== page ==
How can you GET and KEEP People’s Attention in a Matrix Organization to Achieve Results?

Matrix organizations are tough. They force leaders to work cross-functionally, across geographies and across business departments. Successful matrix management requires self-awareness, tenacity, patience and intentional attention.

 

If leaders want to shine in this environment, they must show strong communication, networking, advocate building, influence, and powerful personal brand skills.

 

Attention is necessary to successfully leverage relationships, communicate across time zones, and recognize different company cultures in an environment where reporting lines are tricky.

 

The benefits of paying attention include opportunities to meet (and impress), other leaders, attract and retain top talent, accelerate project completion and career advancement.

 

Tips to succeed in a matrix organization:

 

Build relationships – Networking across business units and levels in your company is important. When people see your email, do they answer it immediately? Do others respond quickly to your text messages? Do they gladly accept your meeting invitations? If not, you may need to invest time creating stronger relationships and networking in a variety of ways.

 

Identify informal leaders – Every team has an informal leader because every team has someone without a title, but with great influence that the whole team knows are the ‘go-to’ person. Find them, network with them, and learn as much as you can about team dynamics and their leadership style. This person will help you navigate the team, company politics, and leadership. They may even become an advocate for you as well.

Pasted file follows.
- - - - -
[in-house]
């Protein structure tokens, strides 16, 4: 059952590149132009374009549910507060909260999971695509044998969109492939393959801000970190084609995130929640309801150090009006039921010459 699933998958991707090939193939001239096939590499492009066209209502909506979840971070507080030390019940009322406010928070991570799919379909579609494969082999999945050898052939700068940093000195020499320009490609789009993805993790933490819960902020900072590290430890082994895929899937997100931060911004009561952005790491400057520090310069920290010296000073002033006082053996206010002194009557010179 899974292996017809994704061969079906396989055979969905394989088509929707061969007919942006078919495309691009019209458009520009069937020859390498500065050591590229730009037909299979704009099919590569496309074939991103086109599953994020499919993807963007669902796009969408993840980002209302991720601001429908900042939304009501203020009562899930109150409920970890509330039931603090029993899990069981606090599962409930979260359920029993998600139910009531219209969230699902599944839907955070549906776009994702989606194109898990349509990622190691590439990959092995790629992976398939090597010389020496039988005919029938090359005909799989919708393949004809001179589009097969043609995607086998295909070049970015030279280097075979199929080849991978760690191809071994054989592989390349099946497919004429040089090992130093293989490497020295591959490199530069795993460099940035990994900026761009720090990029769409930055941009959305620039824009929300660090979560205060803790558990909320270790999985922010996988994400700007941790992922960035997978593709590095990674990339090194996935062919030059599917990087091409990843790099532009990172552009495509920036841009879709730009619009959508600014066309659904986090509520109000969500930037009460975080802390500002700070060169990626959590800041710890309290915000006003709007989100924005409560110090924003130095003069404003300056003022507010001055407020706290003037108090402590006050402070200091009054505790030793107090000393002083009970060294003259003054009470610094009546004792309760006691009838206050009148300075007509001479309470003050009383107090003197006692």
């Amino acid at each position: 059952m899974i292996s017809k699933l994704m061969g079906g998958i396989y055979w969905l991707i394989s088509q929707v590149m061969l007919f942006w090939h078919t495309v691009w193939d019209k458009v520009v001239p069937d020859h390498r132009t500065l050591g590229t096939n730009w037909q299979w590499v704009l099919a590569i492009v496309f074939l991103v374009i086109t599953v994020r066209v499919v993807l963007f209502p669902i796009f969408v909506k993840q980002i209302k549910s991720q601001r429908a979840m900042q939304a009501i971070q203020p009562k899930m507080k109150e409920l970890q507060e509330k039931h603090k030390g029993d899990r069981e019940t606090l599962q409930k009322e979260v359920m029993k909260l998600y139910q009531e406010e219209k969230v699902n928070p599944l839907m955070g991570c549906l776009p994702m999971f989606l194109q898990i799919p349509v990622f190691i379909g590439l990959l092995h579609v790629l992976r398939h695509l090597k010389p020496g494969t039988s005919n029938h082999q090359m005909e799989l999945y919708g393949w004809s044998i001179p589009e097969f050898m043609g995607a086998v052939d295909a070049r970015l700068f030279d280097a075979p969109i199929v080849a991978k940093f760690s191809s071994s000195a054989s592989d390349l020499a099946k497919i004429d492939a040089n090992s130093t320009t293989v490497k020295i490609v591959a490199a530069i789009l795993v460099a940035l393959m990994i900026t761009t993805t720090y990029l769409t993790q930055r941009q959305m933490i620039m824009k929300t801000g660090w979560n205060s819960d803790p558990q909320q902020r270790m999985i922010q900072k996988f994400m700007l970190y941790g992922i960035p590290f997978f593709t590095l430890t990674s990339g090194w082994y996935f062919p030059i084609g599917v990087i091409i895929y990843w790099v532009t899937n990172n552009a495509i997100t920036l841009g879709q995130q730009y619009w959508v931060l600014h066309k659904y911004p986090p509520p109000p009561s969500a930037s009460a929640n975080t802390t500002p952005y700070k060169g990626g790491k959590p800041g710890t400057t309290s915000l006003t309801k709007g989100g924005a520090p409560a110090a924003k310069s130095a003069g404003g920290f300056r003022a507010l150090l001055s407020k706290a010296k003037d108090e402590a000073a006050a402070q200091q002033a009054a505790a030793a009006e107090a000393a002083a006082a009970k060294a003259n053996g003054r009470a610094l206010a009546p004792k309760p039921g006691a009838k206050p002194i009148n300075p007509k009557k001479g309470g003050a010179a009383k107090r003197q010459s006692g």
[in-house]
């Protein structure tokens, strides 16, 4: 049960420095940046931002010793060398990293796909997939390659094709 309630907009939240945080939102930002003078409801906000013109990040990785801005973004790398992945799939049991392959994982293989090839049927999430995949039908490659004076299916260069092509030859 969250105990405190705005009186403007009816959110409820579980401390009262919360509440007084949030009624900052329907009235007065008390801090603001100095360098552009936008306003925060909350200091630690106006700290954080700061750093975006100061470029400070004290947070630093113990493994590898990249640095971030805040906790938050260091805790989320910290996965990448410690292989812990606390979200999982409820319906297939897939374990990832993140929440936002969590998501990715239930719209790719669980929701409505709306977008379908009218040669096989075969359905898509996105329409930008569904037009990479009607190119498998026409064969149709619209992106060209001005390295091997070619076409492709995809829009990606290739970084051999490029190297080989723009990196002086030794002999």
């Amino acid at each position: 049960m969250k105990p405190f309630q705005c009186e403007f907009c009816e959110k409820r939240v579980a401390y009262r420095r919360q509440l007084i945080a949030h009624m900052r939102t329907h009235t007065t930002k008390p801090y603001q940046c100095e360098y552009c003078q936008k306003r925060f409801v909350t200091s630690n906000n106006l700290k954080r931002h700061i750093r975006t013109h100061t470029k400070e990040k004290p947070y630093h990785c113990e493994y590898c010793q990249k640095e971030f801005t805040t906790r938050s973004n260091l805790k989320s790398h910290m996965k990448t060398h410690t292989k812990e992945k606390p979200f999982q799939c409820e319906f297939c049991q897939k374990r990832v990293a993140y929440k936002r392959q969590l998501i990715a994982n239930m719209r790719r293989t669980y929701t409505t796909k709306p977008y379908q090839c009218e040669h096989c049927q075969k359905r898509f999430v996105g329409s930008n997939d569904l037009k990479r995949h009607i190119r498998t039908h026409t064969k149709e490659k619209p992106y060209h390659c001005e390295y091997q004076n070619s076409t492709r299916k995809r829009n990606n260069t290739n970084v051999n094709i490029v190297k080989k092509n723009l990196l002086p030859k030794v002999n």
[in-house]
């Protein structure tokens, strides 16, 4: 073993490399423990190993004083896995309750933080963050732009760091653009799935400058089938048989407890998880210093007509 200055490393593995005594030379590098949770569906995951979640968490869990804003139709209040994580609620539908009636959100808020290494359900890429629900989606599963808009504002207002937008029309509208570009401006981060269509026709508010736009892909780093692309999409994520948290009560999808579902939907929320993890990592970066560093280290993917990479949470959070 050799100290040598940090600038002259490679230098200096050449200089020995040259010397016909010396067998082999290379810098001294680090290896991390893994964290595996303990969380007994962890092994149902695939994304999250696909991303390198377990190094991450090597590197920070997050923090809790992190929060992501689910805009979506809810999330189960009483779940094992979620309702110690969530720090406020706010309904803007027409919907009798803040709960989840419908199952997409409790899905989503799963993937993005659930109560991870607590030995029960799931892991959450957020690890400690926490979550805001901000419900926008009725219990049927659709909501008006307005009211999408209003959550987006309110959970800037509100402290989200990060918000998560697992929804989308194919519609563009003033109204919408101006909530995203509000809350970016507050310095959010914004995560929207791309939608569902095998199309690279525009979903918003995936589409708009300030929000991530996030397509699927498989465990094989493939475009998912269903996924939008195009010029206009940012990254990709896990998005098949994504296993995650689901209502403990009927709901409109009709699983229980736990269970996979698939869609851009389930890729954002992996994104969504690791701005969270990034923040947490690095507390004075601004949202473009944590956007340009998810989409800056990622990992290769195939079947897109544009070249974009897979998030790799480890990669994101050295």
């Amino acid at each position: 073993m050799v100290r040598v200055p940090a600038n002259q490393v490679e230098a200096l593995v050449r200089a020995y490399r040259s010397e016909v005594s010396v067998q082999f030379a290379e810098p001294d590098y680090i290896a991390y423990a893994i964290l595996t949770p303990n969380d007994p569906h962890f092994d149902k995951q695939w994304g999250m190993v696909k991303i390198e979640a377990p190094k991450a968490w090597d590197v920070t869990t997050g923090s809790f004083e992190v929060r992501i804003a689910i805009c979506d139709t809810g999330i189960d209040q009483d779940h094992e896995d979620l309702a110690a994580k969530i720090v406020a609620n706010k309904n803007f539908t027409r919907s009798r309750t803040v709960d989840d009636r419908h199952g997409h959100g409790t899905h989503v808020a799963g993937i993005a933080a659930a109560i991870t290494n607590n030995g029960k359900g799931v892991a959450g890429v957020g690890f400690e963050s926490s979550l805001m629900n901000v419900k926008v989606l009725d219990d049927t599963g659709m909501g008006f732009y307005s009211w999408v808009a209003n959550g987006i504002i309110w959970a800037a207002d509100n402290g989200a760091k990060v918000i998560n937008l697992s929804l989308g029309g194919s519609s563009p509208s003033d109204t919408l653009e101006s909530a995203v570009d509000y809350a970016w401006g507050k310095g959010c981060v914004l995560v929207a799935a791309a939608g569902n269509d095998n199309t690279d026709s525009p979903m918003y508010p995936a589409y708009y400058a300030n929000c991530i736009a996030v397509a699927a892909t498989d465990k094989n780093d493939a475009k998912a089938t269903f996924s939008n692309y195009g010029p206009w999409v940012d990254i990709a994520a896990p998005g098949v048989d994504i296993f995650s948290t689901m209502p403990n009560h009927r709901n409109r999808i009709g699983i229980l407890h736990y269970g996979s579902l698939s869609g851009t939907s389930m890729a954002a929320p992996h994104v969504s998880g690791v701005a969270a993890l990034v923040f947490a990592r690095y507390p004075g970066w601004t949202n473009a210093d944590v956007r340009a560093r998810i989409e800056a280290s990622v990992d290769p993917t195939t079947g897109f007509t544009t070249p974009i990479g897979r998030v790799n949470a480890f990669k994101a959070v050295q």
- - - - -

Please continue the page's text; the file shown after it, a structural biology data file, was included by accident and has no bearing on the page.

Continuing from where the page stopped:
Create advocates – Improve your relationships and seek people with teams who can become your advocates. Advocates are people who know what you’re responsible for. The understand your responsibilities and projects and are willing to help. Furthermore, they can communicate your value, make introductions, and advocate in meetings and with senior leaders. This long-term strategy requires a dedication to relationships building. Create a monthly appointment in your calendar to reach out to your list of advocates.

 

Systemize thoughtfulness – Paying attention requires systems because systems create freedom. Can you schedule a monthly appointment to call people you want to stay top of mind with? I have 20 people I consider invaluable, so I send them tokens of thoughtfulness during my scheduled appointments. Books, articles and TED talks you believe would benefit them are excellent ways of staying top of mind.  How can you set aside time each month to spot relationships you want to build? Create a list of advocates and finally, systemize thoughtfulness to build those relationships.

 

Articulate your role – Learn to quickly articulate your role, the value you add and then, provide a project update. Be prepared to share your team’s achievements and how they add value.  Learn how to communicate the impact your work has on others. Furthermore, be prepared in every meeting, teleconference, and town hall or if you run into a leader in the elevator. Look for opportunities to promote your team and build relationships.